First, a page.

Layer 4 complacency: Some organizations believe that traditional network segmentation is sufficient. But ask them, “When was the last time your perimeter firewalls were strictly Layer 4 port forwarding devices?” Attacks over the last 15 years often include port hijacking – taking over an allowed port with a new process for obfuscation and data exfiltration. Attackers can exploit open ports and protocols for lateral movement. Layer 4 approaches, typical of most point solutions, can in some cases be equal to under-segmentation. Of course, effective micro-segmentation must strike a balance between application protection and business agility, delivering strong security without disrupting business-critical applications, so it’s important not to enforce such tight policy that you lose flexibility. However, there are certain examples in dynamic infrastructures where workloads are communicating and often migrating across segments where you will want to enforce more granular policy down to Layer 7.
Lack of multi-cloud convergence: The hybrid cloud data center adds agility through autoscaling and mobility of workloads. However, it is built on a heterogeneous architectural base. Each cloud vendor may offer point solutions and security group methodologies that focus on its own architecture. They have their own best interests at heart, and multiple solutions can result in unnecessary complexity. Successful micro-segmentation requires a solution that works in a converged fashion across the entire architecture. On top of this, a converged approach can be implemented more quickly and easily than one that must account for different cloud providers’ security technologies.
Inflexible policy engines: Point solutions often have poorly thought-out policy engines. Most include “allow-only” rule sets. Most security professionals would prefer to start with a “global-deny” list, which establishes a base policy against unauthorized actions across the entire environment. This lets enterprises demonstrate a security posture directly correlated with the compliance standards they must adhere to, such as HIPAA for health organizations or PCI-DSS for anyone who takes payments.
Moreover, point solutions usually don’t allow policies to be dynamically provisioned or updated when workflows are autoscaled, services expand or contract, or processes spin up or down — a key reason enterprises are moving to hybrid cloud data centers in the first place. Without this capability, micro-segmentation is virtually impossible.
Given these obstacles, it’s understandable that most micro-segmentation projects suffer from lengthy implementation cycles, cost overruns, and excessive demands on scarce security resources, ultimately failing to achieve their goals.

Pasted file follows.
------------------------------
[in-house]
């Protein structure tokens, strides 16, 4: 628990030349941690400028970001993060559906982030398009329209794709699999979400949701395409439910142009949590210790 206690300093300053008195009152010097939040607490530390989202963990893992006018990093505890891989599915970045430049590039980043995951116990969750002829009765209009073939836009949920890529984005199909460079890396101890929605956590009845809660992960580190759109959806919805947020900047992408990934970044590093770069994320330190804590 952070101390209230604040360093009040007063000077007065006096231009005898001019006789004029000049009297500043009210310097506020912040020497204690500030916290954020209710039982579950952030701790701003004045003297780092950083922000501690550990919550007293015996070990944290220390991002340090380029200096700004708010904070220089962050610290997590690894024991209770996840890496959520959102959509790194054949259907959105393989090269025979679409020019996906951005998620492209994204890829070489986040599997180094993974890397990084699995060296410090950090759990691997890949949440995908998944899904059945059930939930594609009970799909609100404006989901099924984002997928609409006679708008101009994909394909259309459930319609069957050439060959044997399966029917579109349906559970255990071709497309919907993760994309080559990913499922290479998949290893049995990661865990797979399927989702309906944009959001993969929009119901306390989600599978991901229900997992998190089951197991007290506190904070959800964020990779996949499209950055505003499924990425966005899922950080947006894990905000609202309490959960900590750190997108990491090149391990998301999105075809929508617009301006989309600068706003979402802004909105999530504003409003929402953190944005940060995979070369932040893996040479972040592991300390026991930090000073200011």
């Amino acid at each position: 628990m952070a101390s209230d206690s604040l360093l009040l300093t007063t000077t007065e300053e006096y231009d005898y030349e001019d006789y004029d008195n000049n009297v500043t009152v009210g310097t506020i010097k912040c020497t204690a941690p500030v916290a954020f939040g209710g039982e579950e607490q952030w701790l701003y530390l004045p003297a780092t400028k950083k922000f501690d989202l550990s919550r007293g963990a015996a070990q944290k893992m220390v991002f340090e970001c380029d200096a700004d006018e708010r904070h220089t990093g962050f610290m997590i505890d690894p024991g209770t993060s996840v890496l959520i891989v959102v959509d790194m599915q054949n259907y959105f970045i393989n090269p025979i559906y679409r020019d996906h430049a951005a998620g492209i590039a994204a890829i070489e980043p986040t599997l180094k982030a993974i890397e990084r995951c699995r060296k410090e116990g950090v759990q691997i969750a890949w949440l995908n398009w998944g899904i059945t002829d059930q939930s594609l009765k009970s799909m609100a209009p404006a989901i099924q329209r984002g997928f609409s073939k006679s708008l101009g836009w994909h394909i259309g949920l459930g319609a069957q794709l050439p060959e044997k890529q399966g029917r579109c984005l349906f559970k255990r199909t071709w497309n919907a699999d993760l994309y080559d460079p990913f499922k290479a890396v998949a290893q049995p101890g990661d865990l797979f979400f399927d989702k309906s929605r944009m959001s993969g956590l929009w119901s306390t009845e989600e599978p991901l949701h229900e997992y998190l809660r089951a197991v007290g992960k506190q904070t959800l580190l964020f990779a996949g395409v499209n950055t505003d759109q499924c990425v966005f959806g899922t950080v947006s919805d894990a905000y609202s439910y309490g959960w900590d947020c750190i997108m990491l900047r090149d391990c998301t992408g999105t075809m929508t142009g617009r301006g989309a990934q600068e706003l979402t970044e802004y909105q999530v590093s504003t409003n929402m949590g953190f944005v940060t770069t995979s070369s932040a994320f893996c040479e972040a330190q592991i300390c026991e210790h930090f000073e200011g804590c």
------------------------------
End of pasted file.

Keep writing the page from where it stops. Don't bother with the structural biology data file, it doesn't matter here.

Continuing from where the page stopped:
So, how can you increase your chances of success?
Winning Strategies for Successful Micro-Segmentation
When intelligently planned and executed, reducing risk with micro-segmentation is very achievable. It starts with discovery of your applications and a visual map of their communications and dependencies within your network. With granular visibility into your entire environment, including network flows, assets, and orchestration details from various third-party platforms and workloads, you can more easily identify critical assets that can logically be grouped via labels to use in policy creation. Process-level (Layer 7) visibility accelerates your ability to identify and label workflows, and to achieve a more effective level of protection.
Converged micro-segmentation strategies that work seamlessly across your entire heterogeneous environment, from on premises to the cloud, will simplify and accelerate the rollout. When a policy can truly follow the workload, regardless of the underlying platform, it becomes easier to implement and manage, and delivers more effective protection.
Autoscaling is one of the major features of the hybrid cloud terrain. The inherent intelligence to understand and apply policies to workloads as they dynamically appear and disappear is key.
Finally, take a gradual, phased approach to operationalizing micro-segmentation. Start with critical assets, or applications that need to be secured for compliance. What is most likely to be targets of attackers? Which assets contain sensitive customer data or are most vulnerable to compute hijacking? Create policies around those groups first. Over time, you can gradually build out increasingly refined policies, whether this is for increased risk reduction, the principle of least privilege, wider compliance needs, or any other specific end goals for your business needs.
Want to learn more about best practices for micro-segmentation? Read more.